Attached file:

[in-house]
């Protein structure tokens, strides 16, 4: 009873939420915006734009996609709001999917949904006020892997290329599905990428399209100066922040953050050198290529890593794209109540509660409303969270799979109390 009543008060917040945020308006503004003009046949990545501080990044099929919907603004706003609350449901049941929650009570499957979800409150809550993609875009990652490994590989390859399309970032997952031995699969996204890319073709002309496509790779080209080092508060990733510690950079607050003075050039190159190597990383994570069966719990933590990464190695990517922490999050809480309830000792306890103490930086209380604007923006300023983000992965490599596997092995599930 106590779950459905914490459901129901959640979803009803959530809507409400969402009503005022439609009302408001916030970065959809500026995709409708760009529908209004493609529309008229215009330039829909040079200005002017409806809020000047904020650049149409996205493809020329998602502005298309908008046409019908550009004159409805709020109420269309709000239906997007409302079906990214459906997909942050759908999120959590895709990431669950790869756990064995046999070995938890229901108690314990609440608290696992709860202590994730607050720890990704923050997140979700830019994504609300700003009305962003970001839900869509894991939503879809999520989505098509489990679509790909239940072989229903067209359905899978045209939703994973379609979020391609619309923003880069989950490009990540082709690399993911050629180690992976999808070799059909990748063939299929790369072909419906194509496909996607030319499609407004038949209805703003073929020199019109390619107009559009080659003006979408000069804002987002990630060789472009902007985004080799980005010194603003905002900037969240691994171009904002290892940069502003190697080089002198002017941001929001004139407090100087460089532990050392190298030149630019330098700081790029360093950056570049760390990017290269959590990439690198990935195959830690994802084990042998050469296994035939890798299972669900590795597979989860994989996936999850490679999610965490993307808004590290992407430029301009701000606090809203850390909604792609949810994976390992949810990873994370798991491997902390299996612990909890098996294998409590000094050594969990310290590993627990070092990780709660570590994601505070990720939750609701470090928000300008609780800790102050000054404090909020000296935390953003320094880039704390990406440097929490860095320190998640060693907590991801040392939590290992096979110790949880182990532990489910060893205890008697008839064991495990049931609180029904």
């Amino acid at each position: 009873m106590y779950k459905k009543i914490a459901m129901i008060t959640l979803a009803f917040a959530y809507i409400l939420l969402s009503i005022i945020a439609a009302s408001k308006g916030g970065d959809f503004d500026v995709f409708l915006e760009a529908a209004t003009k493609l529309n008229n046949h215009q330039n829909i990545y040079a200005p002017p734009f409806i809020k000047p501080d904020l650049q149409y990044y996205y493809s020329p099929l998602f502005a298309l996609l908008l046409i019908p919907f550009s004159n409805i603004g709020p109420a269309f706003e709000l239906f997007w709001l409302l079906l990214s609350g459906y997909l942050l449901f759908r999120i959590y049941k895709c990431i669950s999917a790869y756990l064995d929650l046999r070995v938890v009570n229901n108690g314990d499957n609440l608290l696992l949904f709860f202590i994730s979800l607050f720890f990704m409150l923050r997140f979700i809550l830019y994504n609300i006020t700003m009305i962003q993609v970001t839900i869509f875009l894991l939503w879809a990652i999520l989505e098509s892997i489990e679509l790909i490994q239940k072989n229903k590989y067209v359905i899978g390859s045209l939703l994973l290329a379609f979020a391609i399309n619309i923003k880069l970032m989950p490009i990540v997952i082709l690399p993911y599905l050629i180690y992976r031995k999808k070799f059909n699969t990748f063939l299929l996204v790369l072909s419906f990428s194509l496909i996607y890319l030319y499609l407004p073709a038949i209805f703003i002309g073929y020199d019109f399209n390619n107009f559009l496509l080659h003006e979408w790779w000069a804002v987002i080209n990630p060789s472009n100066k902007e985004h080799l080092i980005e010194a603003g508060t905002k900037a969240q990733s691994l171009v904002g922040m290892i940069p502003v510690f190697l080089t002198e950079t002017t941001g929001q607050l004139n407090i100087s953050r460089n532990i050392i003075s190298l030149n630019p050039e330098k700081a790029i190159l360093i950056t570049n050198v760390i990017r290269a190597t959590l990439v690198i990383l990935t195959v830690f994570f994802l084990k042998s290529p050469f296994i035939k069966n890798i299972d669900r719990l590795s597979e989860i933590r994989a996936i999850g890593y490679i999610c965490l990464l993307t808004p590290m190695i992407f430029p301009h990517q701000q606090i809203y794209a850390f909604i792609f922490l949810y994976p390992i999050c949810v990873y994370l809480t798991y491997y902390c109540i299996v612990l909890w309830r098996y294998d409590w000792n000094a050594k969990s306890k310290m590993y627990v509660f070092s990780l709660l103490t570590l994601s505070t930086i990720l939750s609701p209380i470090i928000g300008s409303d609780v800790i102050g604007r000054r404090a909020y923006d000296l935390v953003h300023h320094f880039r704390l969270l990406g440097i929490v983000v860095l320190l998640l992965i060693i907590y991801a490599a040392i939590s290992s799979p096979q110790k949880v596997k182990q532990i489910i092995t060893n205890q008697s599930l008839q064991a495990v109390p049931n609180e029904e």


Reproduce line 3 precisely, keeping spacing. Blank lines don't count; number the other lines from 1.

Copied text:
């Amino acid at each position: 009873m106590y779950k459905k009543i914490a459901m129901i008060t959640l979803a009803f917040a959530y809507i409400l939420l969402s009503i005022i945020a439609a009302s408001k308006g916030g970065d959809f503004d500026v995709f409708l915006e760009a529908a209004t003009k493609l529309n008229n046949h215009q330039n829909i990545y040079a200005p002017p734009f409806i809020k000047p501080d904020l650049q149409y990044y996205y493809s020329p099929l998602f502005a298309l996609l908008l046409i019908p919907f550009s004159n409805i603004g709020p109420a269309f706003e709000l239906f997007w709001l409302l079906l990214s609350g459906y997909l942050l449901f759908r999120i959590y049941k895709c990431i669950s999917a790869y756990l064995d929650l046999r070995v938890v009570n229901n108690g314990d499957n609440l608290l696992l949904f709860f202590i994730s979800l607050f720890f990704m409150l923050r997140f979700i809550l830019y994504n609300i006020t700003m009305i962003q993609v970001t839900i869509f875009l894991l939503w879809a990652i999520l989505e098509s892997i489990e679509l790909i490994q239940k072989n229903k590989y067209v359905i899978g390859s045209l939703l994973l290329a379609f979020a391609i399309n619309i923003k880069l970032m989950p490009i990540v997952i082709l690399p993911y599905l050629i180690y992976r031995k999808k070799f059909n699969t990748f063939l299929l996204v790369l072909s419906f990428s194509l496909i996607y890319l030319y499609l407004p073709a038949i209805f703003i002309g073929y020199d019109f399209n390619n107009f559009l496509l080659h003006e979408w790779w000069a804002v987002i080209n990630p060789s472009n100066k902007e985004h080799l080092i980005e010194a603003g508060t905002k900037a969240q990733s691994l171009v904002g922040m290892i940069p502003v510690f190697l080089t002198e950079t002017t941001g929001q607050l004139n407090i100087s953050r460089n532990i050392i003075s190298l030149n630019p050039e330098k700081a790029i190159l360093i950056t570049n050198v760390i990017r290269a190597t959590l990439v690198i990383l990935t195959v830690f994570f994802l084990k042998s290529p050469f296994i035939k069966n890798i299972d669900r719990l590795s597979e989860i933590r994989a996936i999850g890593y490679i999610c965490l990464l993307t808004p590290m190695i992407f430029p301009h990517q701000q606090i809203y794209a850390f909604i792609f922490l949810y994976p390992i999050c949810v990873y994370l809480t798991y491997y902390c109540i299996v612990l909890w309830r098996y294998d409590w000792n000094a050594k969990s306890k310290m590993y627990v509660f070092s990780l709660l103490t570590l994601s505070t930086i990720l939750s609701p209380i470090i928000g300008s409303d609780v800790i102050g604007r000054r404090a909020y923006d000296l935390v953003h300023h320094f880039r704390l969270l990406g440097i929490v983000v860095l320190l998640l992965i060693i907590y991801a490599a040392i939590s290992s799979p096979q110790k949880v596997k182990q532990i489910i092995t060893n205890q008697s599930l008839q064991a495990v109390p049931n609180e029904e």